Sunderland are expected to part company with Gus Poyet at a meeting with their manager later today according to the Daily Mail.
Apparently Poyet is “almost certain” to be sacked and “sporting director Lee Congerton has advised owner Ellis Short that Poyet should be dismissed and the search has already begun for a replacement”.
Yet, given the paucity of suitable and available replacements in the upper reaches of the next permanent Sunderland manager betting, the wisdom of such a move has to be doubted.
Dick Advocaat, currently in the 18th managerial role of a long and winding career, leads the market at 4/5.
Yet the Dutchman has already ‘retired’ from club management once, after leaving PSV Eindhoven at the end of the 2012/13 campaign.
Since first finding success as manager at the Eindhoven outfit between 1994 and 1998 he has mostly managed sides among the biggest in their respective leagues.
Ominously for Sunderland he has generally suffered whenever bossing lesser outfits, as a 26.47% win ratio at Dordrecht or a 22% success rate at Borussia Mönchengladbach show.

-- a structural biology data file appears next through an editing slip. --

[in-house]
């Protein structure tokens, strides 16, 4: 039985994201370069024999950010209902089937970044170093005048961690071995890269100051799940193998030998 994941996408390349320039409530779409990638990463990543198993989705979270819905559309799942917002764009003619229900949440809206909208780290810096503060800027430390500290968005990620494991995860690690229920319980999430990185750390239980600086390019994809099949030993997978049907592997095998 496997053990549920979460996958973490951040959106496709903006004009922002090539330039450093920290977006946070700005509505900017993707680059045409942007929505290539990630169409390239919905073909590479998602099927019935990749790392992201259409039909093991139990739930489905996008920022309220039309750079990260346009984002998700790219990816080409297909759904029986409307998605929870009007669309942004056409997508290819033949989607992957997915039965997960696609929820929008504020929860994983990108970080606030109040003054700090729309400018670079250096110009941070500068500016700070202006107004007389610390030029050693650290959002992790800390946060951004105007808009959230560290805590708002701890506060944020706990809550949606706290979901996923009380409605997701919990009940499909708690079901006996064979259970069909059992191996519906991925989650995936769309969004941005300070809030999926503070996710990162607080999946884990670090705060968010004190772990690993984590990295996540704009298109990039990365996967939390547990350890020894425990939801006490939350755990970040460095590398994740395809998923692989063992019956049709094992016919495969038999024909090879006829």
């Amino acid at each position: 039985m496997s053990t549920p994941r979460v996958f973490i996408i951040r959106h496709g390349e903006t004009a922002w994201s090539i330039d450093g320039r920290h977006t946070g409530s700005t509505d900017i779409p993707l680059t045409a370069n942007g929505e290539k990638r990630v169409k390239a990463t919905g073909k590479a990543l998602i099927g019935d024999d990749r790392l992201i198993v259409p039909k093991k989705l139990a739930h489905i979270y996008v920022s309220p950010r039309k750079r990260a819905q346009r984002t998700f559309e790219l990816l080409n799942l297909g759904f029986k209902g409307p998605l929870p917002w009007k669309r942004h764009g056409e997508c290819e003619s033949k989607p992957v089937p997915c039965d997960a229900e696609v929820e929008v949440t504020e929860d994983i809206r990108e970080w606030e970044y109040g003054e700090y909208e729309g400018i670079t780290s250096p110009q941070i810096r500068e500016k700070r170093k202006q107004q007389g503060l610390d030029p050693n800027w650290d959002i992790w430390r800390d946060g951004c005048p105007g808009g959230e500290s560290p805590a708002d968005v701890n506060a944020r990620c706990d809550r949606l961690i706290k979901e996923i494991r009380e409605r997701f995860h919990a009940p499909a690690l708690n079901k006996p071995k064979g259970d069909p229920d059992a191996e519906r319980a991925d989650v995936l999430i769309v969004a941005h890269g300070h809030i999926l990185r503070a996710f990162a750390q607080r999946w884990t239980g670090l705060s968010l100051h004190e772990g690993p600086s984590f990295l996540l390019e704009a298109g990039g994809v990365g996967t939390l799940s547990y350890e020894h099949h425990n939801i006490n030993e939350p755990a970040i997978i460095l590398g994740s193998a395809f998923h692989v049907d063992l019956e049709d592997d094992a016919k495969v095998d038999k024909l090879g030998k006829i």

Next in the betting is West Ham boss Sam Allardyce at 5/1.
‘Big Sam’ might well be the kind of manager who could make a real difference at the Stadium of Light but it’s unlikely he would be allowed to leave the Boleyn Ground mid-season.
After the Irons boss comes serial short–termist Michael Laudrup, a manager whose insistence to sign the likes of Chico Flores wherever he goes would do little to alter the murky recruitment scene on Wearside.
Harry Redknapp is fourth in the market at 16/1 despite leaving QPR in a perilous state, deep in the relegation zone less than two months ago, due to physical infirmity.
It’s 20/1 bar and beyond that quartet the likes of MLS Coach of the Year Ben Olsen and former Nottingham Forest boss Billy Davies will reward punters with a score for every pound they stake should they take the helm.
Olsen may be a talented coach but parachuting him into the badlands of Premier League relegation battle would downright cruel.
Meanwhile Davies’ sole experience of top-flight management was the first four months of one of the worst campaigns in the history of the division at Derby County.